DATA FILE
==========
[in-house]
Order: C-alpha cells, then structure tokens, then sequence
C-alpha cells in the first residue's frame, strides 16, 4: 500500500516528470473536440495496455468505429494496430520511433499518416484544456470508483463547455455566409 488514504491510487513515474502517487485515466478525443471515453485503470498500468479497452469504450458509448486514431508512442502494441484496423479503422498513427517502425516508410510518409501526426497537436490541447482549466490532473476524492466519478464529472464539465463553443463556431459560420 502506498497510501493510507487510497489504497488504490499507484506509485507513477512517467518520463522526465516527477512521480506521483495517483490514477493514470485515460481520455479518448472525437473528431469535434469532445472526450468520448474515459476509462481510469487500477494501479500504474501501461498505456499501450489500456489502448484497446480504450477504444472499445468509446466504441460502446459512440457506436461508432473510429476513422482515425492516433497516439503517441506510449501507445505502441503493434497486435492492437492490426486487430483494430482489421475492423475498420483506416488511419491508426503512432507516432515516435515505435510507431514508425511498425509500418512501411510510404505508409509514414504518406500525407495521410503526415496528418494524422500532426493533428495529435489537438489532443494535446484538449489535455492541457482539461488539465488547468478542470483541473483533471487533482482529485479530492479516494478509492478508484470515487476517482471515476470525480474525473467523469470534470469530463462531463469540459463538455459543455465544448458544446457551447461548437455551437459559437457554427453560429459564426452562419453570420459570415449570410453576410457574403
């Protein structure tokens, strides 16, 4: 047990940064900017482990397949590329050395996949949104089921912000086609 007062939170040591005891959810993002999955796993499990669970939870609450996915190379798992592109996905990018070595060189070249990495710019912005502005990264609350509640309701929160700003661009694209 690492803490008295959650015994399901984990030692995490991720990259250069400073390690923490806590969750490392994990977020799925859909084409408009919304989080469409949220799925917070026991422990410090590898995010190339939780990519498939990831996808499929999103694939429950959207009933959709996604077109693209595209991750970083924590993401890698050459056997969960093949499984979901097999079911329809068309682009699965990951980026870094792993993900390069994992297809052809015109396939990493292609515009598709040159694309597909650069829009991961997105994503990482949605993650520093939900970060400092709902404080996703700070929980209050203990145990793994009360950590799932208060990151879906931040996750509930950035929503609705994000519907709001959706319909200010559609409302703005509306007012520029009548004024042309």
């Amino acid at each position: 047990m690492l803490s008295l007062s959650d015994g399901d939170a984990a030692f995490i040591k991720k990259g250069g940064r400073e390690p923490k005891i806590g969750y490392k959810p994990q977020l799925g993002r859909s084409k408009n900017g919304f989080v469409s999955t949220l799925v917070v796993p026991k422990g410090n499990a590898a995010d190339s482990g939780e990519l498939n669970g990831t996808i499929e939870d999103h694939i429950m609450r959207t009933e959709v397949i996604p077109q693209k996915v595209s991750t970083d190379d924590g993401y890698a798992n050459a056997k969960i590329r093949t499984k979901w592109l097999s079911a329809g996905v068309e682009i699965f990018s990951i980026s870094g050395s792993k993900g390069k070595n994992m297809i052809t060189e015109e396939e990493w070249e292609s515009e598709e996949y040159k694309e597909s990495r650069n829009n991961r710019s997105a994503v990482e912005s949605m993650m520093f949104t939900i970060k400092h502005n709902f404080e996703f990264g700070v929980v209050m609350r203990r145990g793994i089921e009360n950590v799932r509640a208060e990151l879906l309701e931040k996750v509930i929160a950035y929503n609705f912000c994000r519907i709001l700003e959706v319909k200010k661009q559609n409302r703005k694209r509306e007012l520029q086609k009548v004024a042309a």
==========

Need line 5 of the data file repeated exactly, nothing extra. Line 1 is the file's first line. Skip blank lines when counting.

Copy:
């Amino acid at each position: 047990m690492l803490s008295l007062s959650d015994g399901d939170a984990a030692f995490i040591k991720k990259g250069g940064r400073e390690p923490k005891i806590g969750y490392k959810p994990q977020l799925g993002r859909s084409k408009n900017g919304f989080v469409s999955t949220l799925v917070v796993p026991k422990g410090n499990a590898a995010d190339s482990g939780e990519l498939n669970g990831t996808i499929e939870d999103h694939i429950m609450r959207t009933e959709v397949i996604p077109q693209k996915v595209s991750t970083d190379d924590g993401y890698a798992n050459a056997k969960i590329r093949t499984k979901w592109l097999s079911a329809g996905v068309e682009i699965f990018s990951i980026s870094g050395s792993k993900g390069k070595n994992m297809i052809t060189e015109e396939e990493w070249e292609s515009e598709e996949y040159k694309e597909s990495r650069n829009n991961r710019s997105a994503v990482e912005s949605m993650m520093f949104t939900i970060k400092h502005n709902f404080e996703f990264g700070v929980v209050m609350r203990r145990g793994i089921e009360n950590v799932r509640a208060e990151l879906l309701e931040k996750v509930i929160a950035y929503n609705f912000c994000r519907i709001l700003e959706v319909k200010k661009q559609n409302r703005k694209r509306e007012l520029q086609k009548v004024a042309a």